African male slaves arguably dealt with more physical trauma than female slaves. This is not saying that African male slaves didn’t face emotional and mental trauma as well, but they did experience more physical trauma because of the fact that they were deemed more physically able than women. According to Jennifer Hallam, African male slaves were, “Considered more valuable workers because of their strength, enslaved men performed labors that ranged from building houses to plowing fields.” Hallam speaks of African male slaves’ troubles once they became enslaved but technically, their significant physical suffering began from the moment they were captured. Randy J. Sparks sheds some light on the African male slave conditions on the boats during the middle passage in the Two Princes of Calabar: An Atlantic Odyssey from Slavery to Freedom when he said that, “some of the slaves, the men in particular, were put into irons for the duration of the middle passage.” This statement proves that African men were treated differently on the boat because of their gender. Unlike the woman, the...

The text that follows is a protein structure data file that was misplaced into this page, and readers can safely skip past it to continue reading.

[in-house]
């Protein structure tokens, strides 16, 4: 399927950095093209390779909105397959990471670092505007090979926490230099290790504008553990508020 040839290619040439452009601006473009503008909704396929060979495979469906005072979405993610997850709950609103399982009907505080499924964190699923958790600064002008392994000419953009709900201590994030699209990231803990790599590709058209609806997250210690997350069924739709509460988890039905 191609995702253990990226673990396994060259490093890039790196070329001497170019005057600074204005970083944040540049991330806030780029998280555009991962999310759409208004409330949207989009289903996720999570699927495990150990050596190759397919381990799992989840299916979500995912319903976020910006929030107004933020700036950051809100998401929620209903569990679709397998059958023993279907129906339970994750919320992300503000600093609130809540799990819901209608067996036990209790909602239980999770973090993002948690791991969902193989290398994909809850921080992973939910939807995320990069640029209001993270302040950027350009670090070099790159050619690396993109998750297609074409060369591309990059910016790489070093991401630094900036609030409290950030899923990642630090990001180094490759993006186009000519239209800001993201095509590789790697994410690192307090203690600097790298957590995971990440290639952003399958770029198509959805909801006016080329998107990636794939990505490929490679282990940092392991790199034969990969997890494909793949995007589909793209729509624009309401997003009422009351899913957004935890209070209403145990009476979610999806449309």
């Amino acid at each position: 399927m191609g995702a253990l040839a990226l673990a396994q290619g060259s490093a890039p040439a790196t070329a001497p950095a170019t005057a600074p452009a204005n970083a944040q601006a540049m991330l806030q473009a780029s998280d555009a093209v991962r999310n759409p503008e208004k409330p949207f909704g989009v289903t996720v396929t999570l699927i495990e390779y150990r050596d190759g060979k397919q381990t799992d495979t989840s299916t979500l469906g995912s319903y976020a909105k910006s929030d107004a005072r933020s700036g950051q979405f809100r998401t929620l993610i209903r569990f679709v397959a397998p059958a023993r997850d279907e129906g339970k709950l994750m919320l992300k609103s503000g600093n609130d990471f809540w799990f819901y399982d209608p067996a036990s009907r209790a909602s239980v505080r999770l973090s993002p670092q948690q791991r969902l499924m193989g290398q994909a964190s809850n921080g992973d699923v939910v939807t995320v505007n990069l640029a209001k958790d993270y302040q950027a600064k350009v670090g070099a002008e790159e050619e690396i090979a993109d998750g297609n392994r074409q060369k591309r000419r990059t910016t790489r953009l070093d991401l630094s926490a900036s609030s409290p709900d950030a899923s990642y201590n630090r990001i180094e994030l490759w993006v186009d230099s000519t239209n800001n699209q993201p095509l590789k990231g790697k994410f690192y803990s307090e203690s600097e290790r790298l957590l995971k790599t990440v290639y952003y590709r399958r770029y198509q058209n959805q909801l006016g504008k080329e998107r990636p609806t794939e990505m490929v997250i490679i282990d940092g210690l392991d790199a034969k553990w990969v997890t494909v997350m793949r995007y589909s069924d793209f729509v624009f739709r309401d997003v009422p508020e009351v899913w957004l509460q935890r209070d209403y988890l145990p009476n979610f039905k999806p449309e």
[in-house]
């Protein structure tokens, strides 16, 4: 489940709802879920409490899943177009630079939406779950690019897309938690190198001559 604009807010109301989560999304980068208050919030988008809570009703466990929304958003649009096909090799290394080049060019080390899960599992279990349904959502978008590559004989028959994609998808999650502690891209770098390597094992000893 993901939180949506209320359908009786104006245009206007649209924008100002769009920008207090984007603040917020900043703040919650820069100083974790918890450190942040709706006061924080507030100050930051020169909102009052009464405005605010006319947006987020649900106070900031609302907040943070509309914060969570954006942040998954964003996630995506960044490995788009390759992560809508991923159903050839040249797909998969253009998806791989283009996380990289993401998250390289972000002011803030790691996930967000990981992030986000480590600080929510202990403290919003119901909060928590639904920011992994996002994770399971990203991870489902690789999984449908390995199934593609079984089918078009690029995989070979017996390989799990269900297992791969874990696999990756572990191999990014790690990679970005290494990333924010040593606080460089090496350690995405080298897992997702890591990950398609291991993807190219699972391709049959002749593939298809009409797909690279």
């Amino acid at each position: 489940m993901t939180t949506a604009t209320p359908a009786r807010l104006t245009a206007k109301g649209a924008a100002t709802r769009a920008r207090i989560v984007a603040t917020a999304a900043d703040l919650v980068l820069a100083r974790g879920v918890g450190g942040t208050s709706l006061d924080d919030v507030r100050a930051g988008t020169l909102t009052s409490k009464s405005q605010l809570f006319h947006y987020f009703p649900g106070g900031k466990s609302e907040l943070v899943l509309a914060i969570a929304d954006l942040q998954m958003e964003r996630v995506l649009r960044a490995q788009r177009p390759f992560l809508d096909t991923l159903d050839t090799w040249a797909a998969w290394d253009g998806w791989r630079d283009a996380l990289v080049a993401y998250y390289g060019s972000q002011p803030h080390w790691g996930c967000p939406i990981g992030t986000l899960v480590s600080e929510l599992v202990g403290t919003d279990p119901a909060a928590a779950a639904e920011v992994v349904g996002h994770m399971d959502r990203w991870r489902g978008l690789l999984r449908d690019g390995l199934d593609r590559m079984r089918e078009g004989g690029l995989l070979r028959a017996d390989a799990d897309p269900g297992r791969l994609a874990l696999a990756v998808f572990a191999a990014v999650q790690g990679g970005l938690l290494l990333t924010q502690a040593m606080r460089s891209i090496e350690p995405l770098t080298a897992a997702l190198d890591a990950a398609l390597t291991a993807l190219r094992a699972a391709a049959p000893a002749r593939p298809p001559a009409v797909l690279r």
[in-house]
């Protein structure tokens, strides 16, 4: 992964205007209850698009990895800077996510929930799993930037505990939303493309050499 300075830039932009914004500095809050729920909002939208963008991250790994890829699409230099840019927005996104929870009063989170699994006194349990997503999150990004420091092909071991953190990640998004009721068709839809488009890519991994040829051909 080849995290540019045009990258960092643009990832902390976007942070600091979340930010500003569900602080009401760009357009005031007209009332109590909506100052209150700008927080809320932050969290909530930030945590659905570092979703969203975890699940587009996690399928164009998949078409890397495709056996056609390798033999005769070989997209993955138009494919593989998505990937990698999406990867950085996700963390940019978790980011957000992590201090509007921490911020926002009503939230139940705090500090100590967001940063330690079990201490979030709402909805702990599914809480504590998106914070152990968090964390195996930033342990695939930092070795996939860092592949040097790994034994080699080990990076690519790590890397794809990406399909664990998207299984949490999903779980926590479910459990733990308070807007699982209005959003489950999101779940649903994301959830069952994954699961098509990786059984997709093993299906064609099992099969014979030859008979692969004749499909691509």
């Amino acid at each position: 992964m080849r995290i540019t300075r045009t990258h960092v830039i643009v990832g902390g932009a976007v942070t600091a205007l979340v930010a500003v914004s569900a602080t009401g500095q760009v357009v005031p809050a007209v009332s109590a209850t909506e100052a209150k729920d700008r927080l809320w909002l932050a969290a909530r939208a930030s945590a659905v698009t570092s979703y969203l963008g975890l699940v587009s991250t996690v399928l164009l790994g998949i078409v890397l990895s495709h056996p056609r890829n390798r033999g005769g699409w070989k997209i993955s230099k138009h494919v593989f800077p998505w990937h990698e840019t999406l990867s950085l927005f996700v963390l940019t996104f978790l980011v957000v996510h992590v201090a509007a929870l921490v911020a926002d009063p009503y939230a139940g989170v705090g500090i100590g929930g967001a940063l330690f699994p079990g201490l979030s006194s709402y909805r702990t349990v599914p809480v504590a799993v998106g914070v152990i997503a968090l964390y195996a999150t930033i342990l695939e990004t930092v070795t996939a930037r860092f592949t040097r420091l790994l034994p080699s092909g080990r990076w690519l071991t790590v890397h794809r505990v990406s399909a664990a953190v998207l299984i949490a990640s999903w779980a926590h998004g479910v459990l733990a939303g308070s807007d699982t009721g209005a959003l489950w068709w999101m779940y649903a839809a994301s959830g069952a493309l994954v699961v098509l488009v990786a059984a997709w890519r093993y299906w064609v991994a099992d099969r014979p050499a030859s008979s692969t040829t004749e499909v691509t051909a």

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...dom, and that when they realized they had been deceived they committed suicide rather than face the disgrace.” Women also tended to be prone to sea sickness more than men. In fact, many more women died of seasickness than men, “It frequently terminates in death, especially among the women.”
Based off of the evidence provided by the various articles, it impossible to say that the slave experience wasn’t gendered and that female and male slave experiences were the same. Women had favorable conditions on the slave ships in terms of the iron shackles, and they didn’t have their role in society taken from them. However, in a way, they did lose their respectful reputation as pure women by sleeping with the sailors, willingly or unwillingly. These women also faced a trauma that no man could ever understand, caring for a baby for months only for it to die in the womb.
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